• I need some help to understand this parameter called AAA key.
    1. How is MSK related to AAA key? Is it a derivative of it or the same?
    2. Is the AAA key same as that of the 'Radius Secret' parameter configured typically in AAA servers (secret key between AS and Authenticator)?
    3. Is the AAA key required to be present in /or exported to the Supplicant as well? If so, how is this achieved in general? Is it a configuration parameter by any chance?
    4. How is the PMK related to AAA key and/or MSK?
             It would indeed be of much help if someone could help me overcome this confusion.

  • Hi there, bit of a late reply but here goes.....

    1. As per RFC 5247 (EAP Key Management Framework), they are the SAME. Quote: "The term AAA-Key is synonymous with Master Session Key (MSK)."
    2. NO. The RADIUS secret is used to protect RADIUS communication between the Authenticator (wireless LAN controller in lightweight mode and AP in autonomous mode) and the Authentication Server (the RADIUS server). In reality, RADIUS only protects the password section of the communication. The AAA key is used to derive the MSK and will be different for each client that connects (see below).
    3. OK, some confusion here. The AAA key is only relevant in WPA/WPA2 ENTERPRISE MODE. You cannot configure the AAA key as such. When a supplicant successfully authenticates, the AS will provide the AAA key (dynamically created) from which the PMK is derived.
    4. According to the 802.11i standard, the PMK is derived from the AAA key (remember in point 1 that the AAA key is the same as the MSK). I have read in other documents that the PMK is equal to the AAA key! That means that the AAA key, MSK and PMK are all the same.

    The main thing to remember is that the AS will provide the AAA key/MSK/PMK to the Authenticator. The Authenticator will share this with the Supplicant and through the 4-way WPA handshake establish the PTK (Pairwise Transient Key), all wireless data is then encrypted using the PTK.

    Does this help? I wrote a tutorial about this on my website - - download PDF under 'Wireless Pre-Shared Key Cracking (WPA, WPA2)'


  • Dear Darren,
                            First of all, thank you very much for clarifying all of that. Your answer is certainly of BIG HELP! I have just started my journey on the path to CWSP and apparently I'm trying to get the basics right while also trying to understand the practical applicability.
    In the meantime, I have had a chance to download this tutorial & am currently exploring on it. I shall acknowledge my observations on your post(under this forum) soon.
    Best Regards,

  • No worries. If you have any further questions just let me know, either I or another member of the forum will try to assist.


  • Juss real quick on Point#3 ( transportation of AAA key). So do this mean that the AAA key transportation occurs during the EAP security exchange procedure using certificates only? And if so, then which layer/s of the OSI Stack handles this job?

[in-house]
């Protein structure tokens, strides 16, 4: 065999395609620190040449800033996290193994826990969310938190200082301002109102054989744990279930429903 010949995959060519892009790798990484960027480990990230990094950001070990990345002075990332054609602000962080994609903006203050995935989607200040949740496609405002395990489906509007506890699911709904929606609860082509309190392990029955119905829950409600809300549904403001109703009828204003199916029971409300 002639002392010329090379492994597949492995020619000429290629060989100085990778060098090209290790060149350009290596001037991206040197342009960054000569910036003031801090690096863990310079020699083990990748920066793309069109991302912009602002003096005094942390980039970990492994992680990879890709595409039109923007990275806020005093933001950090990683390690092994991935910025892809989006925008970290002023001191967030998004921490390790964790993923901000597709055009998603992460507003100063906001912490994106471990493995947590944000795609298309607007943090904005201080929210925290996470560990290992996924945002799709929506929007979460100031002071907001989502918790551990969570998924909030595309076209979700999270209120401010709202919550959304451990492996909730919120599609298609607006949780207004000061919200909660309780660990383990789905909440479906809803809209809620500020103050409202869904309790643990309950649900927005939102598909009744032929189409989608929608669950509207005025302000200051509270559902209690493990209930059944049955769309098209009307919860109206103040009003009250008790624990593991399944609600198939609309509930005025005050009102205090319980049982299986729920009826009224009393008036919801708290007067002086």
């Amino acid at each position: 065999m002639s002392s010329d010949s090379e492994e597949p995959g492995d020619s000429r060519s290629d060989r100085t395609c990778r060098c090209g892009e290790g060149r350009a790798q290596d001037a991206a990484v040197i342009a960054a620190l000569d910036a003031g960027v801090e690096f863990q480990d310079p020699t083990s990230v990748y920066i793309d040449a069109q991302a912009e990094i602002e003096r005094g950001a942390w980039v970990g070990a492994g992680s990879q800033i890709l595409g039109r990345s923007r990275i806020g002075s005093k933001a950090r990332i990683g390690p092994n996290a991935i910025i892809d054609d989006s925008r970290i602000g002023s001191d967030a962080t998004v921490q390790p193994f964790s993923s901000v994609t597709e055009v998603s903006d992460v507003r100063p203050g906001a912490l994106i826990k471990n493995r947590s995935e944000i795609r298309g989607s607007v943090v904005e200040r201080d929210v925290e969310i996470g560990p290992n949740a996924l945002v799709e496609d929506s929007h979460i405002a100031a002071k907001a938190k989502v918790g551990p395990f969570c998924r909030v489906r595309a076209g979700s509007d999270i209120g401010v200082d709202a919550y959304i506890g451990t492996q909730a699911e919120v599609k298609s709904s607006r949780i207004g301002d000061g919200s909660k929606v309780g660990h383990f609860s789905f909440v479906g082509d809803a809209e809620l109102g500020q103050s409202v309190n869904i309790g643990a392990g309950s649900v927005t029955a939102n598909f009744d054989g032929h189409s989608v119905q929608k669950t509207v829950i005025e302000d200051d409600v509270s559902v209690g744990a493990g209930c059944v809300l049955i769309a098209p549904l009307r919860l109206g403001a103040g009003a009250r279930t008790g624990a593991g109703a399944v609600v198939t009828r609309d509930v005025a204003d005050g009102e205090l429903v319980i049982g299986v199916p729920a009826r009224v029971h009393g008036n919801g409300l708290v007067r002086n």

Is it Layers-5/6(Presentation/Session Layers) over the Controlled port?

  • Yes, the AAA key is exchanged as part of the EAP transaction and EAP occurs inside of RADIUS. There are many types of EAP types, and not all use certificates. EAP typically operates at layer 2 - Datalink of the OSI model I would say.

  • Ansuman,

    I recommend you to read "802.11 Authentication and Key Management (AKM)" white paper from Devin Akin. I am sure that this white paper will clear most of your queries on AAA key.

  • Dear Sathwik,
                               Thank you as much for pointing to the document. I'm going through the same & at the inset it appears to be a great one with much effort taken to uncomplicate the standard. Shall keep everyone posted... Meanwhile a note of thanks to Devin as well..

  • By Ansuman - edited: July 18, 2013

    Great read! And just so I get this correct, I’m summarizing my grasp of AKM below:

    • AAA Key - Starting Point. Also used interchangeably as MSK. Manner of derivation is implementation specific, but in general this key is used to mean the Master Session Key(MSK). 64-octets in length & acts as  Seeding material to create other keys in the hierarchy(4-way Handshake)
    •  PMK, GMK - Derivatives of MSK(AAA key). Manner of derivation of PMK varies based on type of Security mode configured viz., WPA/2-Personal(PSK) or WPA/2-Enterprise. In case of former,PMK==PSK=PBKDF2(PassPhrase, ssid, ssidLength, 4096, 256). In case of latter(WPA/2-Ent), PMK=First 256 bits of MSK: PMK ← L(MSK, 0, 256).
       Note: The RADIUS Attribute MS-MMPE-Recv-Key is used to transport PMK from AS(Radius Server) to Authenticator(AP)
    •  PTK - Derived from PMK as under:
          PTK ← PRF-X(PMK, "Pairwise key expansion", Min(AA,SPA) || Max(AA,SPA) || Min(ANonce,SNonce) || Max(ANonce,SNonce))
          Used to encrypt Unicast Data
    •  GTK - Derived from PMK as under:
          GTK ← PRF-X(GMK, “Group key expansion” || AA || GNonce)
          Used to encrypt broadcast/multicast data 
    •  KCK - Key Confirmation Key. Used in 4-Way Handshake & Group Key Handshake(2-Way) to provide data origin authenticity
       Computed as first 128bits of PTK: KCK ← L(PTK, 0, 128)
    •  KEK - Key Encryption Key. Used in 4-Way Handshake & Group Key Handshake(2-Way) to provide data confidentiality
       Computed as bits 128-255 of PTK: KEK ← L(PTK, 128, 128)
    •  TK - Temporal Key.
      Computed as bits 256 to (255+TK_bits) of PTK: TK ← L(PTK, 256, TK_bits)

  •     Graphically :    
                                         AAA Key aka MSK
                                        ▼                             ▼
                                      PMK                        GMK
                                        ▼                             ▼
                                       PTK├»KCK           GTK├»TK

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